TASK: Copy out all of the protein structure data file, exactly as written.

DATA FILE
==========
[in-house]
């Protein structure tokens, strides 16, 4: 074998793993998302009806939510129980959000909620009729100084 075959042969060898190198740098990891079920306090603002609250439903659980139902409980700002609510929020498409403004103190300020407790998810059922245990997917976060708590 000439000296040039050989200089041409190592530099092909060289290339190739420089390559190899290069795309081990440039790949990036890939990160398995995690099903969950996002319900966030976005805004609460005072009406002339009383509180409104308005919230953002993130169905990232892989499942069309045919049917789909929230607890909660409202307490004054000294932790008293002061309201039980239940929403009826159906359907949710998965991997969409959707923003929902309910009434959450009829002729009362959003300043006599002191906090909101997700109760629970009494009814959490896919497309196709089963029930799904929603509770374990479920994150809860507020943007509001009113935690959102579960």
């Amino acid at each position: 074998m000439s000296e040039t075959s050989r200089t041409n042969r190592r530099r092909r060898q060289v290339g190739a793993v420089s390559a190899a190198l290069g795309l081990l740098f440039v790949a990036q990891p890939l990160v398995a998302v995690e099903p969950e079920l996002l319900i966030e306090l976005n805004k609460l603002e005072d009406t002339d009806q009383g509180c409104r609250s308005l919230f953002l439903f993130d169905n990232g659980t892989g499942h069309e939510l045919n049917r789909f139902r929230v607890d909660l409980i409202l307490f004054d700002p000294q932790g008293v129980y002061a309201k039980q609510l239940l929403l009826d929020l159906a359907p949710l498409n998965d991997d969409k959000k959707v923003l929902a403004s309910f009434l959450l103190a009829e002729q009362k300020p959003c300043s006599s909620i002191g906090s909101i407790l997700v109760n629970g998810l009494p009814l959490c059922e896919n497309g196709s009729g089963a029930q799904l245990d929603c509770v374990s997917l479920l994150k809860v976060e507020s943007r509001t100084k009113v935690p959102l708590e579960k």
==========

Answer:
[in-house]
């Protein structure tokens, strides 16, 4: 074998793993998302009806939510129980959000909620009729100084 075959042969060898190198740098990891079920306090603002609250439903659980139902409980700002609510929020498409403004103190300020407790998810059922245990997917976060708590 000439000296040039050989200089041409190592530099092909060289290339190739420089390559190899290069795309081990440039790949990036890939990160398995995690099903969950996002319900966030976005805004609460005072009406002339009383509180409104308005919230953002993130169905990232892989499942069309045919049917789909929230607890909660409202307490004054000294932790008293002061309201039980239940929403009826159906359907949710998965991997969409959707923003929902309910009434959450009829002729009362959003300043006599002191906090909101997700109760629970009494009814959490896919497309196709089963029930799904929603509770374990479920994150809860507020943007509001009113935690959102579960």
């Amino acid at each position: 074998m000439s000296e040039t075959s050989r200089t041409n042969r190592r530099r092909r060898q060289v290339g190739a793993v420089s390559a190899a190198l290069g795309l081990l740098f440039v790949a990036q990891p890939l990160v398995a998302v995690e099903p969950e079920l996002l319900i966030e306090l976005n805004k609460l603002e005072d009406t002339d009806q009383g509180c409104r609250s308005l919230f953002l439903f993130d169905n990232g659980t892989g499942h069309e939510l045919n049917r789909f139902r929230v607890d909660l409980i409202l307490f004054d700002p000294q932790g008293v129980y002061a309201k039980q609510l239940l929403l009826d929020l159906a359907p949710l498409n998965d991997d969409k959000k959707v923003l929902a403004s309910f009434l959450l103190a009829e002729q009362k300020p959003c300043s006599s909620i002191g906090s909101i407790l997700v109760n629970g998810l009494p009814l959490c059922e896919n497309g196709s009729g089963a029930q799904l245990d929603c509770v374990s997917l479920l994150k809860v976060e507020s943007r509001t100084k009113v935690p959102l708590e579960k």